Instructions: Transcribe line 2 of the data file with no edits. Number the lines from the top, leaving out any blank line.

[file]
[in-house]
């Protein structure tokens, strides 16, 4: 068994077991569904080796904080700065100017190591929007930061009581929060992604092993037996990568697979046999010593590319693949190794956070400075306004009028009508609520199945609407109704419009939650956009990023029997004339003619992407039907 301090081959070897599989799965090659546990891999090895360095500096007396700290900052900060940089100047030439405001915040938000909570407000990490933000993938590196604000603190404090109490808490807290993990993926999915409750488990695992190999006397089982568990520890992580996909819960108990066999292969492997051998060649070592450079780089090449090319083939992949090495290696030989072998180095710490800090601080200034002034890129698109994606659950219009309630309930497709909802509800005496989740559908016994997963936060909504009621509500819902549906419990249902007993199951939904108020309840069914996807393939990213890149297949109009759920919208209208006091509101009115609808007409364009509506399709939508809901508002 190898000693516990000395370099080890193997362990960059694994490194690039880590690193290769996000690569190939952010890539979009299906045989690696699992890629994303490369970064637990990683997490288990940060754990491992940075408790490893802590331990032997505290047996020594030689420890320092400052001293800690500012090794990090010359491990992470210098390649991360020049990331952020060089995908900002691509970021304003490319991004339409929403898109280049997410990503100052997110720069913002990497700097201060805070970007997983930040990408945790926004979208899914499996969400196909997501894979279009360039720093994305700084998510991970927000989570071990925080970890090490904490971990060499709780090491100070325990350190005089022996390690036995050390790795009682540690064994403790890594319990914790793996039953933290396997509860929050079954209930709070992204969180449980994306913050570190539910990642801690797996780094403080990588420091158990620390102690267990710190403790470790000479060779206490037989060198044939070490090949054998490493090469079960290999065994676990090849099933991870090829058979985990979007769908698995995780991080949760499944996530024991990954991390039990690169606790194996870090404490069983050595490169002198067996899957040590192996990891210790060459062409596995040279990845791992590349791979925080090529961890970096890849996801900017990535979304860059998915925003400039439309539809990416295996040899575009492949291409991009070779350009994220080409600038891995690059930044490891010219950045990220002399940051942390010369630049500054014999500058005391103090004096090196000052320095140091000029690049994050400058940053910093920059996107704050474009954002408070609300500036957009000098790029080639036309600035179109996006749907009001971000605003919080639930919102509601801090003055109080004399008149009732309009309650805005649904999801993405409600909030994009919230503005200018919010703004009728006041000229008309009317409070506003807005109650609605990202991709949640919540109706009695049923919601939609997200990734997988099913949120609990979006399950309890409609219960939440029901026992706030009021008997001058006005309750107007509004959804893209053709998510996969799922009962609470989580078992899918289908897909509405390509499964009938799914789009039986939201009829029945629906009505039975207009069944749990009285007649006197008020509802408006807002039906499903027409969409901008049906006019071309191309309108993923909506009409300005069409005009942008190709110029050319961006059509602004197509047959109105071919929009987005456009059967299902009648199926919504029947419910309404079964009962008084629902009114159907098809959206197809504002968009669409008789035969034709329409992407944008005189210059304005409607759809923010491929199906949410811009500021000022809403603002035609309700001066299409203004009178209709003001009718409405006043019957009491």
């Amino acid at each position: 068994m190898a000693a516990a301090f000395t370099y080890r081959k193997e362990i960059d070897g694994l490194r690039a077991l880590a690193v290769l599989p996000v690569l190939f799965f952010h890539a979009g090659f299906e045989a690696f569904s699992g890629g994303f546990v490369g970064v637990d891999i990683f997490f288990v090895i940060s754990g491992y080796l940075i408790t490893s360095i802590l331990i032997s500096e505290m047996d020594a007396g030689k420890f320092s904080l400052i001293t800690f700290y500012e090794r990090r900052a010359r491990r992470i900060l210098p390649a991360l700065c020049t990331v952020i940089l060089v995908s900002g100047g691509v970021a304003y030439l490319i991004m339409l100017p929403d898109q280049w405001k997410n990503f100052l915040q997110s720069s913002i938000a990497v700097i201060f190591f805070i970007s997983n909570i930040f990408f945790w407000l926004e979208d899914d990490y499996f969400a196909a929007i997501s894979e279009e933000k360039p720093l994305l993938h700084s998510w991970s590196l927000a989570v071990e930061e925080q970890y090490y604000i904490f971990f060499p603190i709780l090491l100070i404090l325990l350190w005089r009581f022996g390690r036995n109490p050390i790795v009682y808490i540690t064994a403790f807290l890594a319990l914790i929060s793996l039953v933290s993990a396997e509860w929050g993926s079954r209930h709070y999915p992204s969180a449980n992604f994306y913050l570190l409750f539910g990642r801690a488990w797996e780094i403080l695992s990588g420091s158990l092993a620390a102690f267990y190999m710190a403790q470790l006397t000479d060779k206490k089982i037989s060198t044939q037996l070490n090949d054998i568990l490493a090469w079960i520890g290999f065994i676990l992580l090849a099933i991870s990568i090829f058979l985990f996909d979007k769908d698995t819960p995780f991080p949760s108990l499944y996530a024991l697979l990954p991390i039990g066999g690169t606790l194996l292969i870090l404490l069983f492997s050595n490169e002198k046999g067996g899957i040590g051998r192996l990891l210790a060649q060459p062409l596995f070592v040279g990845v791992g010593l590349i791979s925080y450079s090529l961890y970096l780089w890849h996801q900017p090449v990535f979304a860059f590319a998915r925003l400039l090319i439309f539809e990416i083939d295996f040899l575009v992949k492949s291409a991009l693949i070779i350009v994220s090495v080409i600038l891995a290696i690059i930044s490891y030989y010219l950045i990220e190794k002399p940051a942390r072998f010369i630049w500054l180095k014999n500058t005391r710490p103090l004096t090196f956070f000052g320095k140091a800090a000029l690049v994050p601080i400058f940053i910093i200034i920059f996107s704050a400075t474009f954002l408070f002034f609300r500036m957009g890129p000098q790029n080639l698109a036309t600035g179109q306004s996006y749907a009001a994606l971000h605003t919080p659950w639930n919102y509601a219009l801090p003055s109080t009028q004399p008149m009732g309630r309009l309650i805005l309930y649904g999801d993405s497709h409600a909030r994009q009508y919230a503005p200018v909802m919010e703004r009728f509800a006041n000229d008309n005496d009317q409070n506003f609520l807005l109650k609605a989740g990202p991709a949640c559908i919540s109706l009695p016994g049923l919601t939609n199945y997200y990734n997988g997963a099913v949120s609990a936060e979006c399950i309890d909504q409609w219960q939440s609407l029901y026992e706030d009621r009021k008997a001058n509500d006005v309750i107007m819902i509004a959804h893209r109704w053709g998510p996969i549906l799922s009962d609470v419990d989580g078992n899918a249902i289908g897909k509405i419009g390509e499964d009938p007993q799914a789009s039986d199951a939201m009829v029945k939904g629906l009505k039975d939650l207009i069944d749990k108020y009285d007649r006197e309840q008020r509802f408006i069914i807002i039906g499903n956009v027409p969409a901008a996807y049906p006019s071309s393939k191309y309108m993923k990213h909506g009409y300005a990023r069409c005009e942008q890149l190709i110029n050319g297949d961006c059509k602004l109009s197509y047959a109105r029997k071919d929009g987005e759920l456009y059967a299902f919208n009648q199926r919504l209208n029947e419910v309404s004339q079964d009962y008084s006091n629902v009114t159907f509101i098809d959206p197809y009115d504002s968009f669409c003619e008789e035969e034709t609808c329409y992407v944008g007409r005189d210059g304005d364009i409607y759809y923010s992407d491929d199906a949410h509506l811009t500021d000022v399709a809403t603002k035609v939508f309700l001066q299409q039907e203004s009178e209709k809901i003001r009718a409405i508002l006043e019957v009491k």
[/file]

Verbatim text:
């Protein structure tokens, strides 16, 4: 068994077991569904080796904080700065100017190591929007930061009581929060992604092993037996990568697979046999010593590319693949190794956070400075306004009028009508609520199945609407109704419009939650956009990023029997004339003619992407039907 301090081959070897599989799965090659546990891999090895360095500096007396700290900052900060940089100047030439405001915040938000909570407000990490933000993938590196604000603190404090109490808490807290993990993926999915409750488990695992190999006397089982568990520890992580996909819960108990066999292969492997051998060649070592450079780089090449090319083939992949090495290696030989072998180095710490800090601080200034002034890129698109994606659950219009309630309930497709909802509800005496989740559908016994997963936060909504009621509500819902549906419990249902007993199951939904108020309840069914996807393939990213890149297949109009759920919208209208006091509101009115609808007409364009509506399709939508809901508002 190898000693516990000395370099080890193997362990960059694994490194690039880590690193290769996000690569190939952010890539979009299906045989690696699992890629994303490369970064637990990683997490288990940060754990491992940075408790490893802590331990032997505290047996020594030689420890320092400052001293800690500012090794990090010359491990992470210098390649991360020049990331952020060089995908900002691509970021304003490319991004339409929403898109280049997410990503100052997110720069913002990497700097201060805070970007997983930040990408945790926004979208899914499996969400196909997501894979279009360039720093994305700084998510991970927000989570071990925080970890090490904490971990060499709780090491100070325990350190005089022996390690036995050390790795009682540690064994403790890594319990914790793996039953933290396997509860929050079954209930709070992204969180449980994306913050570190539910990642801690797996780094403080990588420091158990620390102690267990710190403790470790000479060779206490037989060198044939070490090949054998490493090469079960290999065994676990090849099933991870090829058979985990979007769908698995995780991080949760499944996530024991990954991390039990690169606790194996870090404490069983050595490169002198067996899957040590192996990891210790060459062409596995040279990845791992590349791979925080090529961890970096890849996801900017990535979304860059998915925003400039439309539809990416295996040899575009492949291409991009070779350009994220080409600038891995690059930044490891010219950045990220002399940051942390010369630049500054014999500058005391103090004096090196000052320095140091000029690049994050400058940053910093920059996107704050474009954002408070609300500036957009000098790029080639036309600035179109996006749907009001971000605003919080639930919102509601801090003055109080004399008149009732309009309650805005649904999801993405409600909030994009919230503005200018919010703004009728006041000229008309009317409070506003807005109650609605990202991709949640919540109706009695049923919601939609997200990734997988099913949120609990979006399950309890409609219960939440029901026992706030009021008997001058006005309750107007509004959804893209053709998510996969799922009962609470989580078992899918289908897909509405390509499964009938799914789009039986939201009829029945629906009505039975207009069944749990009285007649006197008020509802408006807002039906499903027409969409901008049906006019071309191309309108993923909506009409300005069409005009942008190709110029050319961006059509602004197509047959109105071919929009987005456009059967299902009648199926919504029947419910309404079964009962008084629902009114159907098809959206197809504002968009669409008789035969034709329409992407944008005189210059304005409607759809923010491929199906949410811009500021000022809403603002035609309700001066299409203004009178209709003001009718409405006043019957009491």